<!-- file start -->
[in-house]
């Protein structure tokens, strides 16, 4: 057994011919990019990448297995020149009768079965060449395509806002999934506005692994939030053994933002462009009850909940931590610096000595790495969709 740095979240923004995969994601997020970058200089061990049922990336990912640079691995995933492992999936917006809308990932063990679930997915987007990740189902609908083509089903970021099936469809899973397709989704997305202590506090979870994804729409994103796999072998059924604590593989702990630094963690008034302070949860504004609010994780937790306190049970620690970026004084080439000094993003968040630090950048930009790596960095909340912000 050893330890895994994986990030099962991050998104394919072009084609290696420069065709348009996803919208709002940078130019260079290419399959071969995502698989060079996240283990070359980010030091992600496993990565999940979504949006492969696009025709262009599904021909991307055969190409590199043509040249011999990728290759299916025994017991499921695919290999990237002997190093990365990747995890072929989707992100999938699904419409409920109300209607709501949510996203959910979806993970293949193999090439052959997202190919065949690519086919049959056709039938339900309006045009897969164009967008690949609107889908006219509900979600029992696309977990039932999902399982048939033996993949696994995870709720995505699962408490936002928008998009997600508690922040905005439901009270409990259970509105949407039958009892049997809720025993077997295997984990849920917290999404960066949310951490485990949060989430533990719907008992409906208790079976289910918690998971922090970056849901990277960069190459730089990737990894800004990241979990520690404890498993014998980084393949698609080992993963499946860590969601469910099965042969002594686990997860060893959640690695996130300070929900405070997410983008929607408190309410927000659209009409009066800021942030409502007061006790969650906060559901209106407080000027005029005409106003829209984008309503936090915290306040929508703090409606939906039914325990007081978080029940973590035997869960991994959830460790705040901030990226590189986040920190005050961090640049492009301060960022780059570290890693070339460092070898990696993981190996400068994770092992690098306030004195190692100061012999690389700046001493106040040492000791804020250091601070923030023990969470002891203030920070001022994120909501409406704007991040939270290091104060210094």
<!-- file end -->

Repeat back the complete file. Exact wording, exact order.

[in-house]
């Protein structure tokens, strides 16, 4: 057994011919990019990448297995020149009768079965060449395509806002999934506005692994939030053994933002462009009850909940931590610096000595790495969709 740095979240923004995969994601997020970058200089061990049922990336990912640079691995995933492992999936917006809308990932063990679930997915987007990740189902609908083509089903970021099936469809899973397709989704997305202590506090979870994804729409994103796999072998059924604590593989702990630094963690008034302070949860504004609010994780937790306190049970620690970026004084080439000094993003968040630090950048930009790596960095909340912000 050893330890895994994986990030099962991050998104394919072009084609290696420069065709348009996803919208709002940078130019260079290419399959071969995502698989060079996240283990070359980010030091992600496993990565999940979504949006492969696009025709262009599904021909991307055969190409590199043509040249011999990728290759299916025994017991499921695919290999990237002997190093990365990747995890072929989707992100999938699904419409409920109300209607709501949510996203959910979806993970293949193999090439052959997202190919065949690519086919049959056709039938339900309006045009897969164009967008690949609107889908006219509900979600029992696309977990039932999902399982048939033996993949696994995870709720995505699962408490936002928008998009997600508690922040905005439901009270409990259970509105949407039958009892049997809720025993077997295997984990849920917290999404960066949310951490485990949060989430533990719907008992409906208790079976289910918690998971922090970056849901990277960069190459730089990737990894800004990241979990520690404890498993014998980084393949698609080992993963499946860590969601469910099965042969002594686990997860060893959640690695996130300070929900405070997410983008929607408190309410927000659209009409009066800021942030409502007061006790969650906060559901209106407080000027005029005409106003829209984008309503936090915290306040929508703090409606939906039914325990007081978080029940973590035997869960991994959830460790705040901030990226590189986040920190005050961090640049492009301060960022780059570290890693070339460092070898990696993981190996400068994770092992690098306030004195190692100061012999690389700046001493106040040492000791804020250091601070923030023990969470002891203030920070001022994120909501409406704007991040939270290091104060210094």